Editor-in-Chief Elisabeth Lisican showcases a handful of features to read in the April 2017 issue of Water & Wastes Digest.
Program will offer sustainable approaches to development in communities nationwide
CH2M HILL is one of three firms selected by the U.S. Environmental Protection Agency (EPA) Office of Sustainable Communities to deliver the Environmental Innovations: Sustainable Approaches to Development program, more commonly referred to as the “Smart Growth Program.”
“Doing the right thing for our clients, our communities and the environment has been the focus of our operating philosophy since CH2M HILL’s founding,” said Mike Szomjassy, CH2M HILL environmental services president. “Over the years the focus on environmental quality has broadened to also recognize the social and economic implications, and we are proud to be part of a program that touches on all these aspects to help guide and create livable, sustainable communities of the future.”
Under the five-year technical assistance contract (one base year with four one-year options), CH2M HILL will provide program support for research and policy analysis, technical assistance and communications and outreach. Leveraging collaborative partnerships, the team will analyze challenges facing communities and guide the development of plans for smart growth. Areas addressed in each plan will include environmental impacts, housing and community design, infrastructure and transportation systems, health, real estate finance and development and public sector finance for development.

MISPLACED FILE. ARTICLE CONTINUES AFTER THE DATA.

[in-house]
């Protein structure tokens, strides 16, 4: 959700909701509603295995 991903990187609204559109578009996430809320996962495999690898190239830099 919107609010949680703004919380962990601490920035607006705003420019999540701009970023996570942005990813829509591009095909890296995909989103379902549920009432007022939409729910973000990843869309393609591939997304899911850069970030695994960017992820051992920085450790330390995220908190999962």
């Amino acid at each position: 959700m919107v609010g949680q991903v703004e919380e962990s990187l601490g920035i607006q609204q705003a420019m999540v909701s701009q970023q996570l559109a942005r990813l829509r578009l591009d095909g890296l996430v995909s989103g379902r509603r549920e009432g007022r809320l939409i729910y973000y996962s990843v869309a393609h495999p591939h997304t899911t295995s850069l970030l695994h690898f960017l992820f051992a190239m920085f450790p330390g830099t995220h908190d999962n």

“With a rich history serving federal agencies and local municipalities, CH2M HILL is uniquely positioned to assist in developing holistic, innovative solutions to smart growth problems related to water, energy and transportation,” said Sam Seskin, CH2M HILL program manager. “We assembled a robust team of more than 20 industry and academic partners specializing in public health, zoning, community outreach, urban design, real estate and other disciplines to address challenges faced by communities supported by the program.”